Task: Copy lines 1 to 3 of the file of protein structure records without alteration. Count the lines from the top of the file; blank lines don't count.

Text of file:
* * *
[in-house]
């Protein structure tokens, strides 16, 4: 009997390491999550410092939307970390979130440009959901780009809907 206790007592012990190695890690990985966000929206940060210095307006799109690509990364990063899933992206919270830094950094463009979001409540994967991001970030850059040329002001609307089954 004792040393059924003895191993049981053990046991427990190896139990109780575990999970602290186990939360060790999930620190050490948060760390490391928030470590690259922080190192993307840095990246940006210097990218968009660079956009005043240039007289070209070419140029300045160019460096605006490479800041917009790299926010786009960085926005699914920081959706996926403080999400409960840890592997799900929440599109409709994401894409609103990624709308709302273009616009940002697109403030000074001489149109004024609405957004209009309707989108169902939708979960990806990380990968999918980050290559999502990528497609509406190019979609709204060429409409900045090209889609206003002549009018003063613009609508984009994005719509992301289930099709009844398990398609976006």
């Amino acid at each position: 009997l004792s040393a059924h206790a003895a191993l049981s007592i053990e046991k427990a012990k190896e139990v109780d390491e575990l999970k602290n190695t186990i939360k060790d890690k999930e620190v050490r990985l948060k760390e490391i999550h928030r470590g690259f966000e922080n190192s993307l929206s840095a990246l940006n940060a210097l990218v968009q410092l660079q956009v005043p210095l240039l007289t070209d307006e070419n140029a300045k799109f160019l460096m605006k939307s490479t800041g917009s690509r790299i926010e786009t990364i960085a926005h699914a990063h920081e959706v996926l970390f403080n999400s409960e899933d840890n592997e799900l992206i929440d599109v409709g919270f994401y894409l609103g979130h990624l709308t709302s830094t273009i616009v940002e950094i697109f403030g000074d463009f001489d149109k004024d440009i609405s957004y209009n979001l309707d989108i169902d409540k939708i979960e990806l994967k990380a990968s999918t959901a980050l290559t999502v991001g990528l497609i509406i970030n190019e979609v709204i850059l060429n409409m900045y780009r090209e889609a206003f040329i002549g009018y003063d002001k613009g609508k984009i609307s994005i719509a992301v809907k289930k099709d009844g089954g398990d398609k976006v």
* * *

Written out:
[in-house]
């Protein structure tokens, strides 16, 4: 009997390491999550410092939307970390979130440009959901780009809907 206790007592012990190695890690990985966000929206940060210095307006799109690509990364990063899933992206919270830094950094463009979001409540994967991001970030850059040329002001609307089954 004792040393059924003895191993049981053990046991427990190896139990109780575990999970602290186990939360060790999930620190050490948060760390490391928030470590690259922080190192993307840095990246940006210097990218968009660079956009005043240039007289070209070419140029300045160019460096605006490479800041917009790299926010786009960085926005699914920081959706996926403080999400409960840890592997799900929440599109409709994401894409609103990624709308709302273009616009940002697109403030000074001489149109004024609405957004209009309707989108169902939708979960990806990380990968999918980050290559999502990528497609509406190019979609709204060429409409900045090209889609206003002549009018003063613009609508984009994005719509992301289930099709009844398990398609976006």
């Amino acid at each position: 009997l004792s040393a059924h206790a003895a191993l049981s007592i053990e046991k427990a012990k190896e139990v109780d390491e575990l999970k602290n190695t186990i939360k060790d890690k999930e620190v050490r990985l948060k760390e490391i999550h928030r470590g690259f966000e922080n190192s993307l929206s840095a990246l940006n940060a210097l990218v968009q410092l660079q956009v005043p210095l240039l007289t070209d307006e070419n140029a300045k799109f160019l460096m605006k939307s490479t800041g917009s690509r790299i926010e786009t990364i960085a926005h699914a990063h920081e959706v996926l970390f403080n999400s409960e899933d840890n592997e799900l992206i929440d599109v409709g919270f994401y894409l609103g979130h990624l709308t709302s830094t273009i616009v940002e950094i697109f403030g000074d463009f001489d149109k004024d440009i609405s957004y209009n979001l309707d989108i169902d409540k939708i979960e990806l994967k990380a990968s999918t959901a980050l290559t999502v991001g990528l497609i509406i970030n190019e979609v709204i850059l060429n409409m900045y780009r090209e889609a206003f040329i002549g009018y003063d002001k613009g609508k984009i609307s994005i719509a992301v809907k289930k099709d009844g089954g398990d398609k976006v």